“And the Gates of the Netherworld Shall Not Prevail Against It” (Mt. 16:18).

The tenth anniversary celebrations took the form of a Biblical and Ecclesiological Symposium, which started at 4:00pm on 25 May 2001 in the Cathedral of the Immaculate Conception in Moscow. The appropriate theme for the weekend: “And the Gates of the Netherworld Shall Not Prevail Against It” (Mt. 16:18).

The host for the events was Archbishop Kondrusiewicz. The Holy Father’s envoy to the event, His Excellency Archbishop Jean-Louis Tauran, Secretary for Relations with the States, presided over the opening ceremony and closed the weekend as the main celebrant of the Mass on Sunday morning.

In a press conference after the opening of the symposium, Archbishop Tauran fielded questions from both Russian and foreign journalists, including from American Robert Moynihan, editor of Inside the Vatican, an monthly news magazine covering the Church across the world and a journal with strong interest in Russia. Many of the questions dealt with the Catholic Church’s relations with the Moscow Patriarchate and the Holy Father’s upcoming trip to the Ukraine. “The purpose of the Holy Father’s visit to Ukraine,” said Tauran, “ is a pilgrimage, a pastoral visit to the Catholic in Ukraine in order to confirm them in faith and unity. It is not a political visit.”

A report on the long history of the Catholic Church in Russia followed the opening remarks and the press conference. Present in Russia since the 12th century, the Catholic Church shepherded a small but significant element of Russian society but succumbed, as did all religions, to the Bolshevik terror, which left Russia vast spiritual desert.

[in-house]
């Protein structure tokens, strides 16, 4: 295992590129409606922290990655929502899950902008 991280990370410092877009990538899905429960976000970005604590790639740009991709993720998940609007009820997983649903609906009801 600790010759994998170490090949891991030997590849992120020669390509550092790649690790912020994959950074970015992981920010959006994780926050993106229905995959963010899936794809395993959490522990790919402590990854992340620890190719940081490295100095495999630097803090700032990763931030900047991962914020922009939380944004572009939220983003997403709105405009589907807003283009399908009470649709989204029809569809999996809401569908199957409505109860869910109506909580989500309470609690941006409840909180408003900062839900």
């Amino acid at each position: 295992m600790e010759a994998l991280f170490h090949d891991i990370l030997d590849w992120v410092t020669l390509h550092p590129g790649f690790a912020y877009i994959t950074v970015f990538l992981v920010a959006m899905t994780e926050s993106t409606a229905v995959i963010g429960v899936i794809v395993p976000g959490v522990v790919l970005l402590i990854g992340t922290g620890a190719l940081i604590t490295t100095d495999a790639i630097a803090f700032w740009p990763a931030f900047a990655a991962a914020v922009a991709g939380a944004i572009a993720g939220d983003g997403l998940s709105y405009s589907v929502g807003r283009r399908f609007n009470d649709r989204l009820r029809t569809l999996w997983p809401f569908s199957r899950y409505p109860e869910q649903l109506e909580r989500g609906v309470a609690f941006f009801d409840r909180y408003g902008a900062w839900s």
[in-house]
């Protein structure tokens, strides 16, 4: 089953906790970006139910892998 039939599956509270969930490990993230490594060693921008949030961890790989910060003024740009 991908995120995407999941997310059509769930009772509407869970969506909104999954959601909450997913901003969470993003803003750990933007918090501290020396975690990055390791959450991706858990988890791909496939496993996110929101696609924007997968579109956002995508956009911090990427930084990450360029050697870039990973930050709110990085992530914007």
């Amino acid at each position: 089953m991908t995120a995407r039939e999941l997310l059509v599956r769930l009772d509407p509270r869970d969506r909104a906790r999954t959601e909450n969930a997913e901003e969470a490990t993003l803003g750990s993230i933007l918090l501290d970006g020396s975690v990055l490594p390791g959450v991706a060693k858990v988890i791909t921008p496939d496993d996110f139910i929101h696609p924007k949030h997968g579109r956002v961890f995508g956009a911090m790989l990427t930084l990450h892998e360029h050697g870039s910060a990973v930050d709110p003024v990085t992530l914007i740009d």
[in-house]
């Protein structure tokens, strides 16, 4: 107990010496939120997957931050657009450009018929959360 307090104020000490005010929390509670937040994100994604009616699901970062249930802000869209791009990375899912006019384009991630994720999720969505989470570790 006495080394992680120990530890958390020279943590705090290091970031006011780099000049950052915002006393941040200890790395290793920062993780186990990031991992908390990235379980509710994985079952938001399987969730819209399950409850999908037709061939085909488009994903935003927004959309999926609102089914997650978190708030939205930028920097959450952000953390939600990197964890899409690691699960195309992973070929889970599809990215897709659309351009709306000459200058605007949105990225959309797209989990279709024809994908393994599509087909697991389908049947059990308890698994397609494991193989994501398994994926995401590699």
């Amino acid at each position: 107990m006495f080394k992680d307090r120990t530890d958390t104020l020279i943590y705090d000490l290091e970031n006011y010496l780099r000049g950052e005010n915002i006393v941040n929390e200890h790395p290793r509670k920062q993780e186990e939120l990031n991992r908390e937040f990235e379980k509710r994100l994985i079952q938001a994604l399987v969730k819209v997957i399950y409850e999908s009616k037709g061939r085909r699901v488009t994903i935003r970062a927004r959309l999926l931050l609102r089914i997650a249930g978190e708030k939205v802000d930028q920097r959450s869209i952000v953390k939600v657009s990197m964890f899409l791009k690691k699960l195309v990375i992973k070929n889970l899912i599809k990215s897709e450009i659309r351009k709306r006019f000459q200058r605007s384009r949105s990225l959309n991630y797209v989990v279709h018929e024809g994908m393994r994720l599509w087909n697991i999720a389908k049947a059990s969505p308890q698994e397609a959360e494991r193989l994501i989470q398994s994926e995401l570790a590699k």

Today, however, Russia has 220 parishes and 215 priests, and 75 young men study for the priesthood in the seminary in St. Petersburg. These figures reveal a remarkable single decade of renewal following seven decades of brutal repression. Truly, one need not look farther than these figures for concrete confirmation of an ancient Christian truth: the blood of the martyrs is the seed of the Church.

Also on the first day, Archbishop Kondrusiewicz opened the exhibits on the history of the Bible and on the social services the Catholic Church. Displays on these subjects lined two sides of the interior the cathedral.

On Friday evening, a troupe of talented actors staged a three and a half hour performance of Murder in the Cathedral: Repetition, by Moscow playwright and poet Marc Rozovskij. The play is essentially a play within a play: a Russian acting company attempts a production of T. S. Eliot’s Murder in the Cathedral, the English poet’s drama about the martyrdom of St. Thomas a Beckett, and notices the parallels between this murder and the 1990 murder of Father Alexander Men, a spiritual Polaris for the Russian Orthodox Church credited, among other things, with converting Alexander Solzhenitsyn.

In what turned out to be the twilight years of communism, Father Men was a strong, quiet voice for the elevation of the spiritual over the temporal realm and for a genuine ecumenism. In the early morning of 9 September 1990, a still-undiscovered killer, or killers, attacked Father Men with an axe while he was walking from his house to his chapel in the small town of Novaya Derevnya, located some thirty miles outside Moscow. Father Men died of an axe blow to the head. The murderer’s choice of weapon struck deep chords in the Russian soul. The axe was the weapon in Russian history used to punish traitors. The murderer(s) clearly wanted to send a message of terror.

Father Men was the last well-known martyr of communist Russia. Like Beckett, he shed his blood in defiance of the state’s perennial desire to control the Church. The perpetrator(s) have never been found, but many in Russia suspect the KGB orchestrated the crime.